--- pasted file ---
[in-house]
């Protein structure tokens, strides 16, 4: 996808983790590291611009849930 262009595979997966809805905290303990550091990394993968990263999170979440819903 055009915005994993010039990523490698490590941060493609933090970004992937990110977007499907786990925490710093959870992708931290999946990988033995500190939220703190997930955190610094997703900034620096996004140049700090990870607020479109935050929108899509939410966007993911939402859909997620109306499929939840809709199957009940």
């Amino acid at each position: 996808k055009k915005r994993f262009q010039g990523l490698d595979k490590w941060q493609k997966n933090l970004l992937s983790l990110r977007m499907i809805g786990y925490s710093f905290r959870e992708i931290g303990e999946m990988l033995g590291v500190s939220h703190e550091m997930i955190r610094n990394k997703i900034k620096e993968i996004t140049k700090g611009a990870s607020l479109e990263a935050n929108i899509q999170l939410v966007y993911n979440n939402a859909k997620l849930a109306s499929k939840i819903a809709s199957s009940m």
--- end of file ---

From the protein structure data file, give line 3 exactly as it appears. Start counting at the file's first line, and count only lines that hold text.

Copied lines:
């Amino acid at each position: 996808k055009k915005r994993f262009q010039g990523l490698d595979k490590w941060q493609k997966n933090l970004l992937s983790l990110r977007m499907i809805g786990y925490s710093f905290r959870e992708i931290g303990e999946m990988l033995g590291v500190s939220h703190e550091m997930i955190r610094n990394k997703i900034k620096e993968i996004t140049k700090g611009a990870s607020l479109e990263a935050n929108i899509q999170l939410v966007y993911n979440n939402a859909k997620l849930a109306s499929k939840i819903a809709s199957s009940m």